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Advisers ‘cannon fodder’ for product failure

Deficiencies in the regimes governing investment research houses pose significant risks for financial advisers, according to a former ASIC official.

Former Australian Securities and Investments Commission staffer Bruce Keenan, now an independent risk and compliance consultant, has penned a submission to the Senate inquiry into the performance of the corporate regulator, calling for a new regulatory system governing research houses, ratings and analysis of financial products.

“ASIC does not have the resources to properly ‘supervise’ the 15,000 investment products, but rather, should better utilise industry ‘gate keepers’ already available,” Mr Keenan said, adding that research houses have the ability to significantly influence adviser decisions.

However, Mr Keenan argued there is an imbalance in the current system whereby advisers are held accountable for product recommendation, but product manufacturers are not.

“There appears to be a clear regulatory imbalance between AFS Licensees (financial planners) and licensed research house providers under the existing ASIC RG 79 in terms of the imposition,” the submission stated.

“Unfortunately, financial planners have now become the ‘cannon fodder’ for the entire intermediary industry and have been targeted for claims involving [collapsed entity] Basis Capital via the industry EDR scheme [under] the guise of ‘inappropriate advice’, which is quite contrary to other wider industries where the ‘manufacturer’ of the ‘product’ is held totally accountable for rectification of any faults.”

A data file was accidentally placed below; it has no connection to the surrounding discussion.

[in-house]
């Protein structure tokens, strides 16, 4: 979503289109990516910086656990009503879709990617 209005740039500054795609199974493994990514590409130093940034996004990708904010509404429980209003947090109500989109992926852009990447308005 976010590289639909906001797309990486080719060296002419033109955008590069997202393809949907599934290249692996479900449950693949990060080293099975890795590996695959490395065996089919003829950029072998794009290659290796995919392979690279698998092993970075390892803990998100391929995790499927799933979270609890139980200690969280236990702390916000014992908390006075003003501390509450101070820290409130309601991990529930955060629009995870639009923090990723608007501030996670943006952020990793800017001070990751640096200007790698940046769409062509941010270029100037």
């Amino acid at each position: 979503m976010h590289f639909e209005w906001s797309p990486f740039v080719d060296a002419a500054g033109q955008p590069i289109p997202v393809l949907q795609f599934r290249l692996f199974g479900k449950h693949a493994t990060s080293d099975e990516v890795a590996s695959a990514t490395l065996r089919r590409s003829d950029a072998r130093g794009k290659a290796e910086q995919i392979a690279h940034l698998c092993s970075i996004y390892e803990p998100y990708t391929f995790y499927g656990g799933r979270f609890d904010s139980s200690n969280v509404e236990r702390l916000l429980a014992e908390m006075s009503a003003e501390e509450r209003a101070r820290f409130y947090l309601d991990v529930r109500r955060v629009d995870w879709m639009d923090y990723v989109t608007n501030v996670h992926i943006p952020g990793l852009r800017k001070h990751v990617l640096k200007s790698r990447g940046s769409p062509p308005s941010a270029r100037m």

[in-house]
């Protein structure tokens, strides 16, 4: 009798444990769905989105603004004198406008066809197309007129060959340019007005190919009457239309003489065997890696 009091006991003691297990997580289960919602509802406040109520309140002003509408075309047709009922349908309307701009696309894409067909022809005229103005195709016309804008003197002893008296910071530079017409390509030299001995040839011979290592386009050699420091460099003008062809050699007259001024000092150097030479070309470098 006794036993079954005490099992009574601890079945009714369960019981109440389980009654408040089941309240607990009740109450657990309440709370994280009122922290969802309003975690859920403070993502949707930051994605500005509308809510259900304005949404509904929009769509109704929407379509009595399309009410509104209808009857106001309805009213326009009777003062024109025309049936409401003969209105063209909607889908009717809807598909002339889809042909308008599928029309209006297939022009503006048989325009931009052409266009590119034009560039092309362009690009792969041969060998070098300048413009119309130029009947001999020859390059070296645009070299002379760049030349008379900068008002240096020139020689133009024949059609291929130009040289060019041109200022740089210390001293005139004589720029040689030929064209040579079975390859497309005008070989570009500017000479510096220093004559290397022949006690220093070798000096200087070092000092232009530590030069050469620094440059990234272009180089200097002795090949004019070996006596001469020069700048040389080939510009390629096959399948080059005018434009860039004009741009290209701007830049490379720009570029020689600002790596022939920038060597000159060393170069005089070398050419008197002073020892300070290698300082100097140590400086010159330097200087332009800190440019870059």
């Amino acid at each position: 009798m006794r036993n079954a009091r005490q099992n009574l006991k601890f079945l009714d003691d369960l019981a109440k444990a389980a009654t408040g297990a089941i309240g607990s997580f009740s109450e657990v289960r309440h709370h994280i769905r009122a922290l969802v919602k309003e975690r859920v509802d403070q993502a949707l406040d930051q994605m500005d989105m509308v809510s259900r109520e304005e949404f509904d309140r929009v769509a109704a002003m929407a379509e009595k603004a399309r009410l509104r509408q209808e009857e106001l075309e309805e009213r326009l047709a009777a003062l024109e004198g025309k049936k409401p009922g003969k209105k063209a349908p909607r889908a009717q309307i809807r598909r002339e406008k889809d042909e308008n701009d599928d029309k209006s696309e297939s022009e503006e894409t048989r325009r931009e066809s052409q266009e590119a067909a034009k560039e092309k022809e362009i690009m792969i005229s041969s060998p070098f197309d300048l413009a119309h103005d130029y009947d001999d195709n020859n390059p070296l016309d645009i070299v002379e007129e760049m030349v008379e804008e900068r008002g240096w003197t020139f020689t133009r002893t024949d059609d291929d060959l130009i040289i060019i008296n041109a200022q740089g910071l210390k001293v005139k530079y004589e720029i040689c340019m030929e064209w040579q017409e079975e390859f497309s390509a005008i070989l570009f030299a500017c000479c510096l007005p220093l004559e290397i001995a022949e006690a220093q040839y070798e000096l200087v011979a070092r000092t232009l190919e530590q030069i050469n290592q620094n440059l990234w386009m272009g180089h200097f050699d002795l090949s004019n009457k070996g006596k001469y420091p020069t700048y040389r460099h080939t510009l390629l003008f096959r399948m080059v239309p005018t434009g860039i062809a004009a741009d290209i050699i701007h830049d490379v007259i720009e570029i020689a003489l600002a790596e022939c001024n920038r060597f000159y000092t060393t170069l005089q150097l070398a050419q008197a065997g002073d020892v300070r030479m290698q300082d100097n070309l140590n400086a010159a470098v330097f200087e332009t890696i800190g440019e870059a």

ASIC does provide guidance for research houses in RG 79, but Mr Keenan was critical of the lack of any industry basic or consistent system, allowing each research house to instead decide what it considers to be the best method of rating products.


This resulted in there being “no way for investors or consumers to compare ‘apples’ with ‘apples’ between research house providers”, he said.

The submission recommended that all research houses be advised to “adopt, as a minimum standard, more common or identifiable methodologies for assessing or rating products and investor profiles/categories.”

The former regulator highlighted community concern over company and product failures and that much of the criticism had “been wrongly directed towards the financial planning industry”.

If these suggestions were to be adopted, Mr Keenan believes ASIC will receive fewer complaints relating to financial loss, and will be able to better inform investors and target the ‘riskier’ zones.

He considered the most important benefit of the recommended changes is that they were likely to move the volume and spread of investment towards less risky investment zones.